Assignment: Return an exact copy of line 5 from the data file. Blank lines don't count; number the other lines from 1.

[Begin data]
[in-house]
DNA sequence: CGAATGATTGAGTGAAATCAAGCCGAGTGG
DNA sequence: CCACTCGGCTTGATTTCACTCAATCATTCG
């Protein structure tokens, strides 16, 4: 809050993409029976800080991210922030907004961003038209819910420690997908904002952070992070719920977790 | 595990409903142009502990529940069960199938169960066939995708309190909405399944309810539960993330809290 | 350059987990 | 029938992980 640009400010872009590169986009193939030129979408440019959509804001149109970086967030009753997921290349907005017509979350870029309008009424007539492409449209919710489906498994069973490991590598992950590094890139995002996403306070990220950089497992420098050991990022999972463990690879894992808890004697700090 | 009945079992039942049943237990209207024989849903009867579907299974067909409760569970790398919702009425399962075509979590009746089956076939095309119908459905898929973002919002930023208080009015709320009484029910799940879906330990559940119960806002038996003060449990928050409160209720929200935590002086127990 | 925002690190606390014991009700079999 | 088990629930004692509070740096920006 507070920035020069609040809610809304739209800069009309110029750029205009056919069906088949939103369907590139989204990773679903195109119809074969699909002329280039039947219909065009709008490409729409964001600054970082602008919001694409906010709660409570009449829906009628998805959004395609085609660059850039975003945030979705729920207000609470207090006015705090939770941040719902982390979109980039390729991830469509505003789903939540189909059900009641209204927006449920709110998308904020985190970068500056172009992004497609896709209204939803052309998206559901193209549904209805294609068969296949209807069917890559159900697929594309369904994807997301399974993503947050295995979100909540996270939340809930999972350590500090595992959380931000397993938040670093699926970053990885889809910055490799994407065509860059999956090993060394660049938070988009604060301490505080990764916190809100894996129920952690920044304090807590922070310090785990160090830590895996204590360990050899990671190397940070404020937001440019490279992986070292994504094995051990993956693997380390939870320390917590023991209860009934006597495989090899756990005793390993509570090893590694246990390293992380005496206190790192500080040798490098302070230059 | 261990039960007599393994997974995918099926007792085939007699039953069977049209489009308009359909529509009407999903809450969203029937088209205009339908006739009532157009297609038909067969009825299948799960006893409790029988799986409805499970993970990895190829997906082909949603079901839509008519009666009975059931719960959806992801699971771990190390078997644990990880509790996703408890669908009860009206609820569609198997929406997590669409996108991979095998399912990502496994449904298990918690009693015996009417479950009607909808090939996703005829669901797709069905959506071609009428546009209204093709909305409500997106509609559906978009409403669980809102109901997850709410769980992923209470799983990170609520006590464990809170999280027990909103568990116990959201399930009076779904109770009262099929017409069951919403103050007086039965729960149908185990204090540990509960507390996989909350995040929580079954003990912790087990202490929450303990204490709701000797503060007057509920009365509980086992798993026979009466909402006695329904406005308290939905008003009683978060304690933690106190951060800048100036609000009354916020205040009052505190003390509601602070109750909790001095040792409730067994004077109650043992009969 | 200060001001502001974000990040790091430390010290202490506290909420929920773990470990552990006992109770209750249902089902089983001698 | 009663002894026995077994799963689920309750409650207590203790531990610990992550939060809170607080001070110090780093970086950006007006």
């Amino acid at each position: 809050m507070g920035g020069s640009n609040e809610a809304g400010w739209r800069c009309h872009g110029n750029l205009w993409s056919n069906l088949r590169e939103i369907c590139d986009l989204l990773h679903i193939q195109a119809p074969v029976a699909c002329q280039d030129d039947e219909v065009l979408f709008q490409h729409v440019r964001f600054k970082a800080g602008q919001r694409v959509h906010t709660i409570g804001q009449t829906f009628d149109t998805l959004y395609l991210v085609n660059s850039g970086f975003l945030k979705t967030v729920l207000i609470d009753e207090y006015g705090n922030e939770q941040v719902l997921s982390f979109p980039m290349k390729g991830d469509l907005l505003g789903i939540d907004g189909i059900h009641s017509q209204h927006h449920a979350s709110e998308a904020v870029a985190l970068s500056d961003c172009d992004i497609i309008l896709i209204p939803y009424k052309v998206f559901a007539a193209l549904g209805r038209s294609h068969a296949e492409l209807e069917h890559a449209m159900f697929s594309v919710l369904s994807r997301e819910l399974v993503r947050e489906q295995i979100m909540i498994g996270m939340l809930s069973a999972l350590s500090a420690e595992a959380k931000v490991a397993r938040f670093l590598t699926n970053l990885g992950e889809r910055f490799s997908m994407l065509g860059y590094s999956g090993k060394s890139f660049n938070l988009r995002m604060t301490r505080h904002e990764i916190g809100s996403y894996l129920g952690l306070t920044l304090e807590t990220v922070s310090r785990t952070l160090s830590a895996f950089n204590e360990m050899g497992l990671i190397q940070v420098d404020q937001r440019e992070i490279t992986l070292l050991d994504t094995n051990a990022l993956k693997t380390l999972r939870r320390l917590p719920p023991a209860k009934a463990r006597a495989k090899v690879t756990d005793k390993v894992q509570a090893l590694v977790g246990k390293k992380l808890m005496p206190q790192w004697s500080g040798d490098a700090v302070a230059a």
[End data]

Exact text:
């Amino acid at each position: 809050m507070g920035g020069s640009n609040e809610a809304g400010w739209r800069c009309h872009g110029n750029l205009w993409s056919n069906l088949r590169e939103i369907c590139d986009l989204l990773h679903i193939q195109a119809p074969v029976a699909c002329q280039d030129d039947e219909v065009l979408f709008q490409h729409v440019r964001f600054k970082a800080g602008q919001r694409v959509h906010t709660i409570g804001q009449t829906f009628d149109t998805l959004y395609l991210v085609n660059s850039g970086f975003l945030k979705t967030v729920l207000i609470d009753e207090y006015g705090n922030e939770q941040v719902l997921s982390f979109p980039m290349k390729g991830d469509l907005l505003g789903i939540d907004g189909i059900h009641s017509q209204h927006h449920a979350s709110e998308a904020v870029a985190l970068s500056d961003c172009d992004i497609i309008l896709i209204p939803y009424k052309v998206f559901a007539a193209l549904g209805r038209s294609h068969a296949e492409l209807e069917h890559a449209m159900f697929s594309v919710l369904s994807r997301e819910l399974v993503r947050e489906q295995i979100m909540i498994g996270m939340l809930s069973a999972l350590s500090a420690e595992a959380k931000v490991a397993r938040f670093l590598t699926n970053l990885g992950e889809r910055f490799s997908m994407l065509g860059y590094s999956g090993k060394s890139f660049n938070l988009r995002m604060t301490r505080h904002e990764i916190g809100s996403y894996l129920g952690l306070t920044l304090e807590t990220v922070s310090r785990t952070l160090s830590a895996f950089n204590e360990m050899g497992l990671i190397q940070v420098d404020q937001r440019e992070i490279t992986l070292l050991d994504t094995n051990a990022l993956k693997t380390l999972r939870r320390l917590p719920p023991a209860k009934a463990r006597a495989k090899v690879t756990d005793k390993v894992q509570a090893l590694v977790g246990k390293k992380l808890m005496p206190q790192w004697s500080g040798d490098a700090v302070a230059a």